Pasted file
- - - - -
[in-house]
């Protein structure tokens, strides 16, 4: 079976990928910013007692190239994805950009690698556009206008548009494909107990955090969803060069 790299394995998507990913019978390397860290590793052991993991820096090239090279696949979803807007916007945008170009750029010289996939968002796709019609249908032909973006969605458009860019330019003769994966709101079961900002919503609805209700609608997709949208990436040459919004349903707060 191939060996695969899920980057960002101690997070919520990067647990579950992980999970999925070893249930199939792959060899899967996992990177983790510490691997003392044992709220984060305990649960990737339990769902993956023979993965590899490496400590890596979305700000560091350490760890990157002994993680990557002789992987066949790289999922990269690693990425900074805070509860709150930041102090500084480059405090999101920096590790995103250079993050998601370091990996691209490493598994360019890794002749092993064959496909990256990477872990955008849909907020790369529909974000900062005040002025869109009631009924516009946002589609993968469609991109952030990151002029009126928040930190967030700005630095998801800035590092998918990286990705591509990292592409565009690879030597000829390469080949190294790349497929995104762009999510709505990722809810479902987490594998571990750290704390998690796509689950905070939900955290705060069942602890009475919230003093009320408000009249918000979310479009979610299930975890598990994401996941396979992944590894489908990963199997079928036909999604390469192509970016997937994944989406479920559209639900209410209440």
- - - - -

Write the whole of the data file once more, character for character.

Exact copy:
[in-house]
């Protein structure tokens, strides 16, 4: 079976990928910013007692190239994805950009690698556009206008548009494909107990955090969803060069 790299394995998507990913019978390397860290590793052991993991820096090239090279696949979803807007916007945008170009750029010289996939968002796709019609249908032909973006969605458009860019330019003769994966709101079961900002919503609805209700609608997709949208990436040459919004349903707060 191939060996695969899920980057960002101690997070919520990067647990579950992980999970999925070893249930199939792959060899899967996992990177983790510490691997003392044992709220984060305990649960990737339990769902993956023979993965590899490496400590890596979305700000560091350490760890990157002994993680990557002789992987066949790289999922990269690693990425900074805070509860709150930041102090500084480059405090999101920096590790995103250079993050998601370091990996691209490493598994360019890794002749092993064959496909990256990477872990955008849909907020790369529909974000900062005040002025869109009631009924516009946002589609993968469609991109952030990151002029009126928040930190967030700005630095998801800035590092998918990286990705591509990292592409565009690879030597000829390469080949190294790349497929995104762009999510709505990722809810479902987490594998571990750290704390998690796509689950905070939900955290705060069942602890009475919230003093009320408000009249918000979310479009979610299930975890598990994401996941396979992944590894489908990963199997079928036909999604390469192509970016997937994944989406479920559209639900209410209440």